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E-Commerce

Defining Your Ideal Customer in e-Commerce ft. @ObjeqtEcomm, @Shanelle_Mullin, @bellastone

Image created by Yasmine Sedky (@yazsedky).

There is a lot of information on defining your ideal customer, but most of it isn’t written for you. It’s written for software-as-a-service companies, or startups, or both. And while e-commerce can benefit from many of the same best-practices, some of the information written in those articles just doesn’t apply.

This article is written just for you, and it’s all about how to define, find, and attract your ideal e-commerce customer.

First, my definition of an ideal customer:

An ideal customer is someone who has a problem you are uniquely equipped to solve, who is willing, able and happy to pay for that solution, and who is delighted to have found you.

And they shouldn’t drive you nuts (nobody says this, but it’s important – ideal customers are not the ones who take up all of your customer service agents’ time, return more products than they buy, and complain about you on social media). Nobody needs that.

This is why I included the “delighted” clause; people who are delighted to find you genuinely appreciate what you have to offer. They’ll be more inclined to become loyal customers, make repeat purchases, and recommend you to their friends, which are vital elements to any growth strategy.

How do you find these ideal clients?

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Let’s Get SaaSsy – I’m offering a limited number of SaaS consulting engagements.

Conversion Rate Optimization, E-Commerce

E-commerce Differentiation: Stand out, sell more ft. @ObjeqtEcomm

Image created by Yasmine Sedky (@yazsedky).

Differentiation is, literally, what separates you from your competition. It’s why your customers will only buy from you, no matter what the other guys are offering. When you hit just the right differentiator for your target audience, you’ll convince them that they can only get their desired outcome from you.

What is differentiation?

Differentiation is what makes your product unique and valuable for your target audience. It’s what sets you apart. Grabs attention. Says to the world “I’m the only place you’ll find THIS!”

It can take many forms. Price can be a differentiator (“best value!”, “Cheapest rates!”). Quality can be a differentiator. Brand names and social cachet (aka. “perceived value”) can be differentiators. The fact that your product is on Oprah’s “Favorite Things” list is a differentiator. Features can be differentiators, but features can also be easily copied by competitors (which means if people love a feature, it won’t be a differentiator for long). Longevity, even, can be a differentiator (“Dine at London’s oldest restaurant”). It can be your company ethics, your founder, your driving philosophy, even your personality.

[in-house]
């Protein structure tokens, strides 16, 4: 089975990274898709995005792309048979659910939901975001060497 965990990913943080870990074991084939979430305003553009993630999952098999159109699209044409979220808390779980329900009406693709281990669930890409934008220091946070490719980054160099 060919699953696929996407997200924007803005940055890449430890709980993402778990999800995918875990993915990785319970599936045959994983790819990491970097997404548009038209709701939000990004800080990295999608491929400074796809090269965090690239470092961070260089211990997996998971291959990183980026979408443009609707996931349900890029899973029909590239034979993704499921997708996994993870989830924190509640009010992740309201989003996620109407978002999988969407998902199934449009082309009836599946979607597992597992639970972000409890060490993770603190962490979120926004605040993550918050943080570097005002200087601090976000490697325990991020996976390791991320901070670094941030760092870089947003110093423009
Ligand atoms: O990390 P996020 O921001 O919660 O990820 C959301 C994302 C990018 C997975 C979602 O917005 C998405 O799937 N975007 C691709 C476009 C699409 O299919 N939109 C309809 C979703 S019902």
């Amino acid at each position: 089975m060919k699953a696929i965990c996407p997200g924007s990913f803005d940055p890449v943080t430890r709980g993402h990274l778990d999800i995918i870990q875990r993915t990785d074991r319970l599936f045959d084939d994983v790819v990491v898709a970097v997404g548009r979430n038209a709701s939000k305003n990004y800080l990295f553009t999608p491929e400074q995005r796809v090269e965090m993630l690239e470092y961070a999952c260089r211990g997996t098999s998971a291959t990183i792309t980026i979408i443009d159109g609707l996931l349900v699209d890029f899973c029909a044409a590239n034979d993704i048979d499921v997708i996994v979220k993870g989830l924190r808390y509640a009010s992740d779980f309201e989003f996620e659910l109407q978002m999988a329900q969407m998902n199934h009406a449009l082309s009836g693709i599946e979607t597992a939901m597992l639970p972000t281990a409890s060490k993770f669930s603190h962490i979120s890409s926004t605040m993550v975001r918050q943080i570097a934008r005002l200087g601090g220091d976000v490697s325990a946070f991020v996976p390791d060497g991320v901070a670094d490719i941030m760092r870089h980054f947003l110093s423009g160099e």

Most importantly, the differentiator you choose to highlight in your value proposition and marketing should be something no one can take away from you.

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Let’s Get SaaSsy – I’m offering a limited number of SaaS consulting engagements.

Conversion Rate Optimization, E-Commerce

6 Ways to Alter Perceived Value to Improve Your CRO ft. @ObjeqtEcomm

Image created by Yasmine Sedky (@yazsedky).

What is it about that blue box – the iconic Tiffany’s box.

What’s inside isn’t, typically, very exciting in purely objective terms. A relatively plain diamond engagement ring (okay, the engagement itself is exciting), a charm bracelet, heart necklace or pair of generic earrings the like of which you could easily find at Zales? Half the magic of Tiffany’s is knowing it came from Tiffany’s – the iconic mecca for diamond and Audrey Hepburn fans. There’s romance in that box that is only tangentially related to the jewelry.

There’s also social cachet.

I don’t mean to sound jaded. I wouldn’t turn a down a blue box or its contents. But I do want to point out that its value isn’t intrinsic: it’s perceptual.

Perception is a very individual thing, influenced by life experience, personality, past interactions with your brand and your competitors (and with certain classic movies). Perception is the voice that whispers “Yes, you should buy the Poinsettia Flower Pot Cake for $165 because Oprah said so,” or “Hey, maybe I’ll give AirBnB a chance – Kim looks really comfy.”

Just checked into our NYC penthouse. Thanks @airbnb for the gift of our home away from home.

A post shared by Kim Kardashian West (@kimkardashian) on

Perception is so subtle, many of us don’t pay it much attention. But marketers do. CROs do. And you should, too.

Even the words you use in your value proposition, marketing, and product pages will mean slightly different things to different people. The words quality, premium, economy, value, guarantee might mean “an intelligent purchase decision” to some buyers, or just mean “cheap” to others.

It’s because perception is so varied, and I would argue malleable, that it can be influenced to generate higher conversions – without increasing your own costs.

And you don’t need Oprah or Kim to do it.

Hey now – this isn’t entirely self-serving. Customers want to feel good about their purchases, that they’ve made the best possible decision on a product that meets their practical and emotional needs. And, when they do feel that way, they tend to be more loyal. Everybody wins.

Read More on Objeqt


Let’s Get SaaSsy – I’m offering a limited number of SaaS consulting engagements.